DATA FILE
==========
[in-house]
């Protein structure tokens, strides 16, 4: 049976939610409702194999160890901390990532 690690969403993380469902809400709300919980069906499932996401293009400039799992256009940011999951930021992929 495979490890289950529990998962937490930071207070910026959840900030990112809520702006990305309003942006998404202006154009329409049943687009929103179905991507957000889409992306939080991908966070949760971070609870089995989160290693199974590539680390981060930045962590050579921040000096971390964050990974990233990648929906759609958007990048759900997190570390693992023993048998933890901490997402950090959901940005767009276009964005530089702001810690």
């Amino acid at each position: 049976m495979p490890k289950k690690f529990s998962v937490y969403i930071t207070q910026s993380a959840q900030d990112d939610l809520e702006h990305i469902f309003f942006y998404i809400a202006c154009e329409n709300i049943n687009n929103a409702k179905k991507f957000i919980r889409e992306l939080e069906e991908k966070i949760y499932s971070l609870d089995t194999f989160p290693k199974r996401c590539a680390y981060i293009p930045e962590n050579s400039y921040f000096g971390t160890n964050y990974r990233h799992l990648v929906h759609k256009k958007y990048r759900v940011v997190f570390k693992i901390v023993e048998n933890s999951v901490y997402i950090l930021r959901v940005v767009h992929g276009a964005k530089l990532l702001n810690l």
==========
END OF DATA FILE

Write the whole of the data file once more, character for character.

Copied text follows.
[in-house]
């Protein structure tokens, strides 16, 4: 049976939610409702194999160890901390990532 690690969403993380469902809400709300919980069906499932996401293009400039799992256009940011999951930021992929 495979490890289950529990998962937490930071207070910026959840900030990112809520702006990305309003942006998404202006154009329409049943687009929103179905991507957000889409992306939080991908966070949760971070609870089995989160290693199974590539680390981060930045962590050579921040000096971390964050990974990233990648929906759609958007990048759900997190570390693992023993048998933890901490997402950090959901940005767009276009964005530089702001810690």
């Amino acid at each position: 049976m495979p490890k289950k690690f529990s998962v937490y969403i930071t207070q910026s993380a959840q900030d990112d939610l809520e702006h990305i469902f309003f942006y998404i809400a202006c154009e329409n709300i049943n687009n929103a409702k179905k991507f957000i919980r889409e992306l939080e069906e991908k966070i949760y499932s971070l609870d089995t194999f989160p290693k199974r996401c590539a680390y981060i293009p930045e962590n050579s400039y921040f000096g971390t160890n964050y990974r990233h799992l990648v929906h759609k256009k958007y990048r759900v940011v997190f570390k693992i901390v023993e048998n933890s999951v901490y997402i950090l930021r959901v940005v767009h992929g276009a964005k530089l990532l702001n810690l």